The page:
The Dangers of Truck Driver Fatigue

Fatigue in truck drivers can be deadly. Too often, truck drivers work long hours and become drowsy while behind the wheel. The National Highway Traffic Safety Administration’s Large Truck Crash Causation Study closely examined almost 1,000 crashes involving trucks that caused a fatality or injury. The study discovered that truck driver fatigue was linked to 13% of such accidents.

Life-Changing Incidents

Driving while tired is always dangerous. Almost 800 people were killed in 2017 because of drowsy driving, according to U.S. government data. But accidents involving fatigued truck drivers are particularly dangerous because of the size and weight of their vehicles. A high-speed impact with a truck can be devastating to a car or smaller vehicle, posing a life-threatening risk to the driver inside.

Truck driver fatigue has been responsible for several notorious accidents in recent years. In June 2014, the actor and comedian Tracy Morgan was seriously injured when a fatigued truck driver plowed into a limo van that was carrying him and several other people in New Jersey. Jordan’s friend James McNair was killed in the crash.

Causes of Crashes

Serious accidents involving tired truck drivers all have one factor in common, according to National Traffic Safety Board vice-chairman Bruce Landsberg: The drivers involved were all “positive that it was just going to be another routine trip.”

According to transportation analysts, some accidents are caused when truck drivers are eager to finish a job, and mistakenly believe that they can handle a little drowsiness. In other cases, trucking companies try to maximize driving time in order to increase their profitability. This may lead managers to pressure their drivers to remain on the road even when they are too tired to drive safely.

Rules of the Road

In most states, regulations limit the time truck drivers can be behind the wheel. These restrictions are designed to prevent deadly accidents by threatening penalties for tired drivers who may be tempted to continue driving.

The federal government also imposes rules on drivers who are involved in interstate commerce. Drivers are allowed to drive for up to 11 hours during a period of 14 consecutive hours after they have been off duty for 10 consecutive hours. After the 14-hour period is complete, drivers must stop again for another 10 hours. The government also mandates break periods and imposes a limit on the total number of hours driven per week.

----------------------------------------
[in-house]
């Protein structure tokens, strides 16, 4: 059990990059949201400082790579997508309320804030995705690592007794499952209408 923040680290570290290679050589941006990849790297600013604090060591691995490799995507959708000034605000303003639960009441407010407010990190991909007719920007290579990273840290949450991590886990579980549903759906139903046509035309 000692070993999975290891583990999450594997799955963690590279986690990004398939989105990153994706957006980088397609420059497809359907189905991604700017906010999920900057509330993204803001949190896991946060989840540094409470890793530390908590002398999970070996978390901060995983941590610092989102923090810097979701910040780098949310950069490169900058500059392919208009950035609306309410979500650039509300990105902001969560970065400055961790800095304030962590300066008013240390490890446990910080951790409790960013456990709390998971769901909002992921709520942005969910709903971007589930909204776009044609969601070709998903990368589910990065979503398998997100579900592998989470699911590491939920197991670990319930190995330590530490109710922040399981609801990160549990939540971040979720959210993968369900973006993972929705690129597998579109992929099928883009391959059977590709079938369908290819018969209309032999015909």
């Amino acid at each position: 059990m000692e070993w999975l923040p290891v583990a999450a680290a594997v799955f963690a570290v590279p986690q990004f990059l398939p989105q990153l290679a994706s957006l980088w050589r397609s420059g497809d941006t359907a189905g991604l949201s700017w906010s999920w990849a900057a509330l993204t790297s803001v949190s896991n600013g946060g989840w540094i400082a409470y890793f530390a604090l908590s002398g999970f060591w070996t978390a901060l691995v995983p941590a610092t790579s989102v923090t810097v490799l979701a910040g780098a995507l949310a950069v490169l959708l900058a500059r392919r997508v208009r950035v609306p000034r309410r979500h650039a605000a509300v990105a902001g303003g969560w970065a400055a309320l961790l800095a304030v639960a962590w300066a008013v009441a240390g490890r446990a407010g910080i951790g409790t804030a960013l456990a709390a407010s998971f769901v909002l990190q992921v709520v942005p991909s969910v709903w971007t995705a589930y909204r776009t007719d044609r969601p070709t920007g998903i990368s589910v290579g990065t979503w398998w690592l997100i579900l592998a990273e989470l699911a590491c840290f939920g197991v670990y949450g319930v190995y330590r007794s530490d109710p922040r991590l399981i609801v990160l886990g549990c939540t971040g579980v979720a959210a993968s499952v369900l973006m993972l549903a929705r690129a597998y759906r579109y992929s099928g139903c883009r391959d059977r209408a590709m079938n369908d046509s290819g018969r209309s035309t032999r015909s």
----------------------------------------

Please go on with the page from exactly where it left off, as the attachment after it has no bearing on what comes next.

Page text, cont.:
Staying Alert

Experts advise that there are several steps truck drivers can take to avoid fatigued driving:

  • Get a good night’s sleep before starting a shift. Maintaining a healthy diet and avoiding too much caffeine can also improve sleep patterns;
  • When feeling drowsy, pull into a rest stop, and take a nap. Merely opening a window and increasing the radio volume will not be enough to prevent tiredness;
  • Avoid any medication that could cause drowsiness or interfere with controlling a large vehicle;
  • Install a vehicle safety system that delivers an audible warning or physical vibration when it detects that a truck is drifting across the roadway.

Legal Options

If you or a loved one have been injured or killed in a vehicle accident involving a fatigued truck driver, you may be entitled to compensation. An attorney can help you to review your legal options. A lawsuit against the driver’s employer may secure you financial damages if the company is found to have acted recklessly or breached regulations. This compensation could be crucial in helping you to pay medical bills or to cover the cost of taking time off work.

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